The Folkestone Police, assisted by Scotland Yard officers, have continued their enquiries, working day and night during the past week, and a large number of clues have been followed up and many persons questioned.

The steps taken by the police to trace the movements of the dead woman during the last 48 hours of her life have included a door-to-door call at every house in certain districts of the town, ten plain clothes officers under Inspector Haestie having carried out this task.

A start was made at Cheriton and Morehall on Monday, followed by a comb out in the Foord district.
The officers have shown a photograph of Mrs. Spiers to householders in the hope of obtaining information which may give them an important clue.

During the weekend a young soldier in the 1st Royal Berkshire Regiment, who had moved to Aldershot from Shorncliffe earlier in the week, was among those questioned at police headquarters by the Chief Constable and Chief Inspector W. Parker, of Scotland Yard. The soldier afterwards returned to Aldershot to rejoin other members of his unit who had gone there to prepare for the Aldershot tattoo.

A report appeared on Saturday that an unclothed man had chased two young Folkestone women on the hills near the spot where Mrs. Spiers’s body was found and there was a suggestion that there might be some link with the crime, but the Chief Constable informed the Folkestone Herald that there was no truth in the report.

The exact place where the woman had been strangled has been established; it was stated to be not more than 30 feet from the spot where the body was found concealed by undergrowth. Further, the opinion was was formed that the woman had met her death probably between noon and 3 p.m. on Wednesday of last week. Statements had been made that between Monday and Wednesday Mrs. Spiers had been seen in the town, one witness placing the time as late as 11.50 a.m. on Wednesday.

Mrs. M. Wright, living in the Black Bull district, also gave valuable information to the police, for she was able to show where Mrs. Soiers had spent the previous weekend. Mrs. Wright stated that the woman had called at her house on the Saturday morning and engaged a room. She described herself as a waitress and gave her name as Miss Phyllis Minter, stating that she had just arrived from Tooting. She said that she had come to take a job in the town. Before leaving the house on Monday morning about 10.30 the woman arranged to meet Mrs. Wright in the evening to go with her to a cinema, but that appointment was not kept.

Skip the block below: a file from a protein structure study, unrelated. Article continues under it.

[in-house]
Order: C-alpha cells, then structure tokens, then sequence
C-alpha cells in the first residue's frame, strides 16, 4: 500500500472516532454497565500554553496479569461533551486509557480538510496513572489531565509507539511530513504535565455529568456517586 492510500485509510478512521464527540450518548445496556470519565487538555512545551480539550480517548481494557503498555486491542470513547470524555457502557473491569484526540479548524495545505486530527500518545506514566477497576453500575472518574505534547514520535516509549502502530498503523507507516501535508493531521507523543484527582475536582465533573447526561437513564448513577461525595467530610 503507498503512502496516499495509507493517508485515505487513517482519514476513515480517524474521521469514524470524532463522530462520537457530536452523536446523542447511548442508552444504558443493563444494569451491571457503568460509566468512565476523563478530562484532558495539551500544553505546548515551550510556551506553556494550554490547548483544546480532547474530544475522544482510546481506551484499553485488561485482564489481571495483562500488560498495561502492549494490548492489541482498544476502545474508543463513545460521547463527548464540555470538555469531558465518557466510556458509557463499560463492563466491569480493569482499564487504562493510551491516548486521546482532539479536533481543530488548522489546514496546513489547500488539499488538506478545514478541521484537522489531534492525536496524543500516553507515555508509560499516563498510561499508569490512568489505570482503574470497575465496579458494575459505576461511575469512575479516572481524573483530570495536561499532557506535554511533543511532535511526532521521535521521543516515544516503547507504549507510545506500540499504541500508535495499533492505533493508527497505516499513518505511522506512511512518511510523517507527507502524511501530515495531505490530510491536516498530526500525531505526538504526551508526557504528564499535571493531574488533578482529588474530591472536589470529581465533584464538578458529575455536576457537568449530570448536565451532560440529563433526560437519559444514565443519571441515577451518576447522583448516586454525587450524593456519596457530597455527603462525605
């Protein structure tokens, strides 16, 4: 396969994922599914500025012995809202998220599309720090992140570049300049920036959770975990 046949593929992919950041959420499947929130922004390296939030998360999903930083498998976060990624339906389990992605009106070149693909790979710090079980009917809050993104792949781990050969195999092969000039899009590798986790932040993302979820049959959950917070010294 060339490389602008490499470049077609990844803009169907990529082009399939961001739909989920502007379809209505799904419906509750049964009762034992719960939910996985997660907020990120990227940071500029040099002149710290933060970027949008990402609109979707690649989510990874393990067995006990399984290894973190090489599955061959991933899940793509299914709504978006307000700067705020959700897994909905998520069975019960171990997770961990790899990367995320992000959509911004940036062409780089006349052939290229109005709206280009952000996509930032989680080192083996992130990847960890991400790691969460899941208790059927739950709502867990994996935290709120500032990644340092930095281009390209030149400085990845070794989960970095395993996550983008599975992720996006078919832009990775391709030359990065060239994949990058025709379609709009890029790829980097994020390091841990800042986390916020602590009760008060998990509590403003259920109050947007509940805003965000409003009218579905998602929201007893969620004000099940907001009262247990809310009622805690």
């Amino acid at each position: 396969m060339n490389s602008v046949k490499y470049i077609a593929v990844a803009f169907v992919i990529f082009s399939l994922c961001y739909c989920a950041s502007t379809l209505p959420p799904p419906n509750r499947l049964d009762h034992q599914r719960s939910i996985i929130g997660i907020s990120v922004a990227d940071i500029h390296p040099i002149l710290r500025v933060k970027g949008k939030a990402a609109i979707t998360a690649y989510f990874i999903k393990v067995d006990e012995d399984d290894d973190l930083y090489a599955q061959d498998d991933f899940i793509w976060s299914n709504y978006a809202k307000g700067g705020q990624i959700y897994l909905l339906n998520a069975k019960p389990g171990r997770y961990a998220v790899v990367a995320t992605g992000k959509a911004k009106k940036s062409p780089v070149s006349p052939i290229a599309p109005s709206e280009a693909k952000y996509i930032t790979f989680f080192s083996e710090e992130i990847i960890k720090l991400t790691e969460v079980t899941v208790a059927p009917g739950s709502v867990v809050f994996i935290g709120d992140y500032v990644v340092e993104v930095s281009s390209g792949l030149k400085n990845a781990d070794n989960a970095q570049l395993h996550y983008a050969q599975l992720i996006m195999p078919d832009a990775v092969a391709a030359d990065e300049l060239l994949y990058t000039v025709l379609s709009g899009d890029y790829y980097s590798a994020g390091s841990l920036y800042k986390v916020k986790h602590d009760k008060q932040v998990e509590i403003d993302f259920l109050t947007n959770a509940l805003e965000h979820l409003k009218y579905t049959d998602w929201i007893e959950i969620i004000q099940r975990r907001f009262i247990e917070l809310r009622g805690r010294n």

By Sunday evening the Chief Constable stated that statements had been taken from between 40 and 50 persons, and the work of questioning was continued on the subsequent days.

Late on Saturday night a report was received that a man was detained at Sandwich after making a statement confessing to the crime.

The Chief Constable and Chief Inspector Parker immediately went to Sandwich, but after questioning the man they were satisfied that he knew nothing of the murder. The man, who had been stopped by a police constable on his beat, had said that he had come from Folkestone and was responsible for the crime.

Another possible link was the disappearance of an old motor cycle combination from a lock-up garage in the town. Messages were flashed to all police forces asking for news of this machine, which had been stolen from the garage between Tuesday night and early Wednesday afternoon of last week.

No line of enquiry has been overlooked by the police and in an effort to establish where Mrs. Spiers ate a few hours before she met her death calls were made at cafes and restaurants.

Sir Bernard Spilsbury was called in by the Chief Constable on Wednesday, and he arrived at Folkestone later. Sir Bernard went to the mortuary at the Cheriton Road cemetery where he carried out a post-mortem examination on the dead woman. During the examination, part of which was carried out during a violent thunderstorm, the Chief Constable and Chief Inspector Parker were present. Later the eminent pathologist returned to London. A large number of exhibits were also sent to Dr. Roche Lynch, the Home Office expert, on Thursday.

Last night the Chief Constable stated that the line of enquiry had been considerably narrowed down and was more pronounced.

With reference to his appeal the previous week for information as to where Mrs. Spiers slept on the Monday and Tuesday, Mr. Beesley said a number of people had made statements, but none as to where she had dept. Either this information is being withheld, or Mrs. Spiers slept out on these two nights, possibly in one of the huts which are being erected on the Kent Agricultural Show ground at the back of the golf links.

The funeral of Mrs. Spiers took place quietly on Thursday morning at the Folkestone Cemetery at Hawkinge. The Vicar of Folkestone (Rev. Canon Hyla Holden) officiated. Only near relatives of the deceased attended. Wreaths were received as follows: With deepest sympathy, from your heartbroken Arthur; with deepest sympathy, “Mum”; in fond remembrance of Phyllis, from Aunt Rose, Dorothy and Iris; in loving memory, from all at Bexhill; with sincere sympathy, from her pals at the Alexandra Hotel; with sincere sympathy, Mr. and Mrs. J. Mockridge and Johnny.